Richard William Bailey
Dr. Richard William Bailey of Metropolitan-Vickers
1947 Bio Note. 
Dr. BAILEY was apprenticed at the Stratford works of the London and North Eastern Railway Company (sic), after which, by arrangement with the L.N.E.R., he became a college apprentice in electrical engineering at the Trafford Park works of the British Westinghouse Electrical and Manufacturing Company.
In 1908 he was appointed lecturer in mechanical engineering at Battersea Polytechnic, but in 1912 he left to become Principal of Crewe Technical College.
From 1919 to 1945 Dr. Bailey was in charge of the mechanical, metallurgical, and chemical sections of the Research Department of the Metropolitan-Vickers Electrical Company, Ltd., where he is now Consulting Research Engineer. He has specialized in research relating to the strength of materials, particularly at high temperatures.
Dr. Bailey was elected a Member of Council in 1942.
1954 Bio Note 
R. R. W. BAILEY, Wh.Sc., F.R.S., the new President, served his apprenticeship with the Great Eastern Railway Company's Locomotive Works, Stratford, London, during which apprenticeship he gained both a Whitworth Exhibition and a Whitworth Scholarship. He was also the first 'Director's Scholar' of his Company (inspired by the then Locomotive Superintendent, the late James Holden). This scholarship enabled him to spend two winter sessions at the East London Technical College (now Queen Mary College, London University). The last year of his apprenticeship, and about six months of the Whitworth Scholarship, he spent in the company's works and locomotive drawing offices, together with a short period on the footplate of the coal-tar-burning locomotive of the company's London to Cromer express.
With the intention of taking advantage of the expected electrification of suburban lines, a year's session was spent at the City and Guilds Central Technical College, South Kensington, attending all second and third year electrical engineering subjects, lectures and laboratory work. This was followed by a college apprenticeship in electrical engineering (Whitworth Scholarship) at the works of the British Westinghouse Electric Manufacturing Company, Manchester, the time being spent principally in the drawing and design offices of the turbo-generator, large motor and transformer departments.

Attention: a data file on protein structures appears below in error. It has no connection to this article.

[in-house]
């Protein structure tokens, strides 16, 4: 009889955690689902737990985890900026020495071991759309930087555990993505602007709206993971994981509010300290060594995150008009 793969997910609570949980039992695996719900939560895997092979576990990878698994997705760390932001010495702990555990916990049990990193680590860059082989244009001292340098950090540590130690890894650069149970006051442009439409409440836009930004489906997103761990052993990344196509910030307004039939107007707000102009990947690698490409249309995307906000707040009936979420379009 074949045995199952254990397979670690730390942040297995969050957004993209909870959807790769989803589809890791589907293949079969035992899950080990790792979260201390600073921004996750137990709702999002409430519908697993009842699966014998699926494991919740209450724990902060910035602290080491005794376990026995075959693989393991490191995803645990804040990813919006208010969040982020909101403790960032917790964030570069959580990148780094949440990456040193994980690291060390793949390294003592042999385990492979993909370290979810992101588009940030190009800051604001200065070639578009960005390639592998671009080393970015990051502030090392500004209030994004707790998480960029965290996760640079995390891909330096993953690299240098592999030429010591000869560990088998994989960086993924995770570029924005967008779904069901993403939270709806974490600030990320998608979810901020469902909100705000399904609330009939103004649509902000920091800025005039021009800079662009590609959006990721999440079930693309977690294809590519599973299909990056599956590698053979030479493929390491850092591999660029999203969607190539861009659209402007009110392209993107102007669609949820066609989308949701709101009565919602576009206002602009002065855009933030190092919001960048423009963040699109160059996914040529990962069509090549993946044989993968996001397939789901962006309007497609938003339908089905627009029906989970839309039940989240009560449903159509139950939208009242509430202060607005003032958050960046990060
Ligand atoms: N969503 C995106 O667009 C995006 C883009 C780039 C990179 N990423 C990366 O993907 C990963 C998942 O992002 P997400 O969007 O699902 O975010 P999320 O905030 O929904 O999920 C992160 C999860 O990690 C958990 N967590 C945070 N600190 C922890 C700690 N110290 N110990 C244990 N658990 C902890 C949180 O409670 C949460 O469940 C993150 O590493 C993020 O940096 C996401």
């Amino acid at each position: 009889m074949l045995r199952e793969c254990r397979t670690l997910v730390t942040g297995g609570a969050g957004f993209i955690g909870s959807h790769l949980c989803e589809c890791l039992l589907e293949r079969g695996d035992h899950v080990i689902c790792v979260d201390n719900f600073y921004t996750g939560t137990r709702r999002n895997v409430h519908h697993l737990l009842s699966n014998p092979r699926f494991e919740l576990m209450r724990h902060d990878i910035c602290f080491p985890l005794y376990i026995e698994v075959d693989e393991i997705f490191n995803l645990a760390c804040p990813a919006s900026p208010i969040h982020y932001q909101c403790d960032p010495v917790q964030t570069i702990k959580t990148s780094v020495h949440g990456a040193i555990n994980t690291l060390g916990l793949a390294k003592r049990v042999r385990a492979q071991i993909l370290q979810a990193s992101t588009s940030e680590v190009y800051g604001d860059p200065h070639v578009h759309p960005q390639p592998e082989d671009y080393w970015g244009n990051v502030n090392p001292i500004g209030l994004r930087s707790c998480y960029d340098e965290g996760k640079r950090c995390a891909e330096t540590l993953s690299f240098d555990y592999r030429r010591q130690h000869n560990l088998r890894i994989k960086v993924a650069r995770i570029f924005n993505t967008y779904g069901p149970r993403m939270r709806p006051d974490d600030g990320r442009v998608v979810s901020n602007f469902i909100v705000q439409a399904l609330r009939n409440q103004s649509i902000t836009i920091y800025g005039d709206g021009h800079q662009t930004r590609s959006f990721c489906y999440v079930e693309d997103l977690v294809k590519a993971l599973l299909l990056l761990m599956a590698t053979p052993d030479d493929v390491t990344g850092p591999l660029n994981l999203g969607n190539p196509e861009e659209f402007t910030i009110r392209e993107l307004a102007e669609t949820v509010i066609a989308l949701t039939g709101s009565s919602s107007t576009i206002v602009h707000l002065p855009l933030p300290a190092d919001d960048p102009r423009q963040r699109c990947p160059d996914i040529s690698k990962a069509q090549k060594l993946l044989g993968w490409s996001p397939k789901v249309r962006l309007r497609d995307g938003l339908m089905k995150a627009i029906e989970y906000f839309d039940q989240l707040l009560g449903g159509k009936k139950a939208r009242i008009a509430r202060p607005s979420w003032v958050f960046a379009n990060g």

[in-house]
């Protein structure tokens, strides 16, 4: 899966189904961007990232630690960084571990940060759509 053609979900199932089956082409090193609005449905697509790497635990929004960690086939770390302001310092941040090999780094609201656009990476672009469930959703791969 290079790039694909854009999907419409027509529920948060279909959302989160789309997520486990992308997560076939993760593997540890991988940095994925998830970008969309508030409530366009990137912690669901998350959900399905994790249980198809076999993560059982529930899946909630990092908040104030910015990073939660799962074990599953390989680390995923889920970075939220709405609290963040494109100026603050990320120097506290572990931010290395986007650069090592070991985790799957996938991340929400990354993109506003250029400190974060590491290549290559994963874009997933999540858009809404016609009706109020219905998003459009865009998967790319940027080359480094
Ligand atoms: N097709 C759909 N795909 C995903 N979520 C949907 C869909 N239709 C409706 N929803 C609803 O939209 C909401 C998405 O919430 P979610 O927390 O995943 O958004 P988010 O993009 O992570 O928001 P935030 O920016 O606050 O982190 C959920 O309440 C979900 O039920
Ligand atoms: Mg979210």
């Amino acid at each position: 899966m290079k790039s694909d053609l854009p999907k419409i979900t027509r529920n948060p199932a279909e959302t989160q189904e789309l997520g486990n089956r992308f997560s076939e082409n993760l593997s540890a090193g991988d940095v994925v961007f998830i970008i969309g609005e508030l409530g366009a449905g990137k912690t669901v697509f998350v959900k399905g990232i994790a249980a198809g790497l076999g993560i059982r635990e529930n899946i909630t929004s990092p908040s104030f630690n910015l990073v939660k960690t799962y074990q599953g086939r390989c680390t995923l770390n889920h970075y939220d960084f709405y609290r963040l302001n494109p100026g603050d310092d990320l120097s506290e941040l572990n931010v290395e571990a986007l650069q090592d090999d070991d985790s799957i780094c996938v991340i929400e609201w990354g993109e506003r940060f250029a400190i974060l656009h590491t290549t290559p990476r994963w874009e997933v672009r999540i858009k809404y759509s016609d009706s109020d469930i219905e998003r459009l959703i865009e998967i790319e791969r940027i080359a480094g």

In 1908 Dr. Bailey became a lecturer in mechanical engineering in the University Courses at the Battersea Polytechnic, London, and in 1912 he was appointed the first Principal of the Crewe Technical Institute (now Technical. College) which took over, under the Cheshire County Education Authority, the training previously conducted at Crewe Mechanics Institute under the control of the London and North Western Railway Company. In this position he was responsible for the organization of all engineering part-time day and evening courses, and also for the design and installation of equipment in the new engineering laboratories.
In 1919 Dr. Bailey returned to the British Westinghouse Electric Manufacturing Company, at the invitation of Mr. (now Sir Arthur) Fleming, C.B.E., who was then developing the Research Department of his Company, as head of the Mechanical and Chemical Laboratories, which were extended shortly afterwards to include Metallurgical Laboratories. He continued as head of the Mechanical, Metallurgical and Chemical Sections of the Company's Research Department until his administrative duties were relinquished about seven years ago to allow his attention to be given more to research and development and to act as Consulting Research Engineer.
As head of the Mechanical and Metallurgical Sections he was responsible for all important castings and forgings, particularly those for high-duty machinery manufactured by the Company, which in September 1919 became Metropolitan-Vickers Electrical Co., Ltd. In this capacity he developed the closest contact and co-operation with the principal steel-forging and steel-making firms manufacturing important forgings and castings in Great Britain, and, to a lesser degree, had contacts with those on the Continent and in the United States of America.